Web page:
The key to learning how to play chess is to set up your chess board properly. Each chess piece must start in its proper place in order to understand how to play the game correctly. Setting up a chess board badly is the worst thing you can do.
If you set up your chess board incorrectly, one or more of the pieces will start in the erroneous position, forcing you to move them to another likely incorrect position.
Even worse, poorly setting up your chess board can offer your opponent an advantage over you, putting you at a significant disadvantage and possibly losing the game.
You will always know how to set up a chess board to learn the finest moves to master the game of chess after today.
The Chess Pieces
Before we begin, it’s critical that you understand the many components of your chess board.
The chess board consists of the board as well as the pieces that will be placed on it. Chess pieces will come in two different hues. They are normally white and black, however some limited-edition chess boards may be colored differently.
The number and types of chess pieces for each color will be as follows:
- 8 pawns
- 2 rooks
- 2 knights
- 2 bishops
- 1 queen
- 1 king
Pawns are the tiniest of all the chess pieces, yet they’re also the most plentiful. Unless it is the first move of the game or an opponent’s piece, pawns can only move one space ahead.
Rooks are designed like a castle tower with a cylindrical shape. The only way for rooks to move is in horizontal or vertical lines.
Knights are easily recognized because they resemble a horse. The only way for knights to move is in an L-shaped arrangement. Counting two vertical or horizontal spaces away from the knight and then one space left or right to make your move is a simple way to remember this.
Bishops are slightly taller than knights, with a top that resembles a bishop’s hat. On a board, bishops can only move diagonally.
Because it can travel in practically every direction, the queen is frequently regarded as the most significant piece. It can travel in all directions, including diagonally, vertically, and horizontally. The only direction in which the queen is unable to move is in the L-shaped direction in which the knight is able to travel. It might be difficult to play an offensive game once the queen has been taken, especially if you just have a few pieces left.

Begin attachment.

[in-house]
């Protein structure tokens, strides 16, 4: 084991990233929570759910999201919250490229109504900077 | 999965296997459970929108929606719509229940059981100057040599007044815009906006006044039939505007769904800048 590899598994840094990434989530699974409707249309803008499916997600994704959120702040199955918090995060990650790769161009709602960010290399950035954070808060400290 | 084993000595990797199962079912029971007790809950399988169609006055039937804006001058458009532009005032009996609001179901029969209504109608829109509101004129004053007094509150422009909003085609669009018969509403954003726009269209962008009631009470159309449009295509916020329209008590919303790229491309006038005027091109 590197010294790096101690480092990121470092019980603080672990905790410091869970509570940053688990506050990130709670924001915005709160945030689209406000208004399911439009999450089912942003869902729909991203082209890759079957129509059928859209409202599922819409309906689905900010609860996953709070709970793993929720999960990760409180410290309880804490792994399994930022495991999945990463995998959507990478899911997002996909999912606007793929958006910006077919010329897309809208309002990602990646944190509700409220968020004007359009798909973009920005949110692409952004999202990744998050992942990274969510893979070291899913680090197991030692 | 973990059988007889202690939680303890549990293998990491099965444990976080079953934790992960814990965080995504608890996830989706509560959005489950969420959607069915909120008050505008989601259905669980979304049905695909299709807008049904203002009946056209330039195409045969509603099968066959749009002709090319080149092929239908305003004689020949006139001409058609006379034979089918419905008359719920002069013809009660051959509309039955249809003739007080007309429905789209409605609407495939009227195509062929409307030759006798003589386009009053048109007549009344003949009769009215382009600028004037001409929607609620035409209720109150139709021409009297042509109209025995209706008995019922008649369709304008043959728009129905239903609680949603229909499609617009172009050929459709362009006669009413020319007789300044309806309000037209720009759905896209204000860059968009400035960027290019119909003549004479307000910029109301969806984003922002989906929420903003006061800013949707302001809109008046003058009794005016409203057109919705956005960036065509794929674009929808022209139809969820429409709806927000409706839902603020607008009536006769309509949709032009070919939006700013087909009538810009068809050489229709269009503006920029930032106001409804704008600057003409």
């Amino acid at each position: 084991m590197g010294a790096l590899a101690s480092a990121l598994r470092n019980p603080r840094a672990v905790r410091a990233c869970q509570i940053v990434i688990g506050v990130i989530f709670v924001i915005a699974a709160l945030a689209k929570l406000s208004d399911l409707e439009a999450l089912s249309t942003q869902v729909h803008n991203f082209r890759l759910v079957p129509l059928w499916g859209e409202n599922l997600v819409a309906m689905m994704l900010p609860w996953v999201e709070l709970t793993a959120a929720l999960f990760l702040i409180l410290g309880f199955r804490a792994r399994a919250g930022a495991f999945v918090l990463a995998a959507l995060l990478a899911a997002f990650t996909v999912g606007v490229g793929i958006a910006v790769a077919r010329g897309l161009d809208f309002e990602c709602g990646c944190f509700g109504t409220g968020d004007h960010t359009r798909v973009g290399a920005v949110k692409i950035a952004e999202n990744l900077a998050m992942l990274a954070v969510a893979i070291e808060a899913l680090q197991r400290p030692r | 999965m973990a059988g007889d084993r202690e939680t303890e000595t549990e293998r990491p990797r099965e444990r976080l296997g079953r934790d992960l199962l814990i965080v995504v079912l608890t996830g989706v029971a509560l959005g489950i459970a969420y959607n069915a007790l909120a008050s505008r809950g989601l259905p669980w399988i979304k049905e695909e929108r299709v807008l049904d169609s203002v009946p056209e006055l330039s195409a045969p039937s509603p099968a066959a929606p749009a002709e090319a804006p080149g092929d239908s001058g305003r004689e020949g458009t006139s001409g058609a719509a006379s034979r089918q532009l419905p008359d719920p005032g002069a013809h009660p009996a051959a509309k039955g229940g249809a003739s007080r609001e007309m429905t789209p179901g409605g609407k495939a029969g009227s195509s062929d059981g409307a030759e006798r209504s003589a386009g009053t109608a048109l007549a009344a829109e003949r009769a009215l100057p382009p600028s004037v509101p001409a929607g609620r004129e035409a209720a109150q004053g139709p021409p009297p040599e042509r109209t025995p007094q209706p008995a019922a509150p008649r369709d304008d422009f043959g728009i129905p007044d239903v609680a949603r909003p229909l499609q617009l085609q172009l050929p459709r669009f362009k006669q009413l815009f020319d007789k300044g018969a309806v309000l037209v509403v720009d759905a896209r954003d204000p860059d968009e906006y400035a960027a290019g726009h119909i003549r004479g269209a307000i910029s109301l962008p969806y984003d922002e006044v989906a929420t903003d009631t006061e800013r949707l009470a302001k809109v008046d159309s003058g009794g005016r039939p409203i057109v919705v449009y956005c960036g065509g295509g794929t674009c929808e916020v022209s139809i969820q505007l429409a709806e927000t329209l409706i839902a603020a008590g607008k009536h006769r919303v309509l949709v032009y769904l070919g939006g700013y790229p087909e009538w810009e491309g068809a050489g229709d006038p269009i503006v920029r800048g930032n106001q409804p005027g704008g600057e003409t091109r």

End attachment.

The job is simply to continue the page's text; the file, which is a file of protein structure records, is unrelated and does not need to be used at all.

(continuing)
The King is the deciding factor in whether you win or lose. The match is over once the King is overtaken. When forced into a corner, kings can only move one space at a time, making them simple to conquer.
Each chess piece must be properly set up on your chess board, and each piece can only move in the direction it is permitted; however, you must first understand how to set up your chess board properly.
The Step-by-Step Guide to Setting Up Your Chess Board
Step 1: Board Position
The placement of the chessboard is the first step in correct chessboard setup. The pieces can be put up precisely, but if the board is positioned incorrectly, it defeats the purpose.
The white or light-colored square in the bottom right-hand corner of your chess board must be placed there. This is also known as the “white on right” rule, which states that each white square must be to the right of the black or darker colored square.
Step 2: Arrange the Pawns
The pawns are miniature chess pieces, and there will be eight (8) of them in both white and black (dark and light) colors. Each pawn will be placed in a square on the board’s second row.
Placing each pawn in its designated square will separate them from the rest of the chess pieces, making it easier to set up the remainder of the board.
Step 3: Arrange the Rooks
After that, you’ll need to arrange your rooks on the board’s corners. Each hue will have two rooks, one for each opponent. Each rook will be placed on the board’s corners, indicating which way they can advance. Because rooks can only travel in a horizontal or vertical direction, they should start the game at the board’s corners.
Step 4: Arrange the Knights
The knights are positioned alongside the rooks. You’ll need to store your horses (knights) in each castle, which is an easy method to remember (rooks). This will help you recall where your knights will go on your board, next to each rook.
Step 5: Arrange the Bishops
Your bishops serve as a barrier between the King and Queen and the knights. Another simple approach to remember how to put this up is to remember that the horses (knights) must remain away from the royal family (King and Queen), and the bishop is here to see that this happens.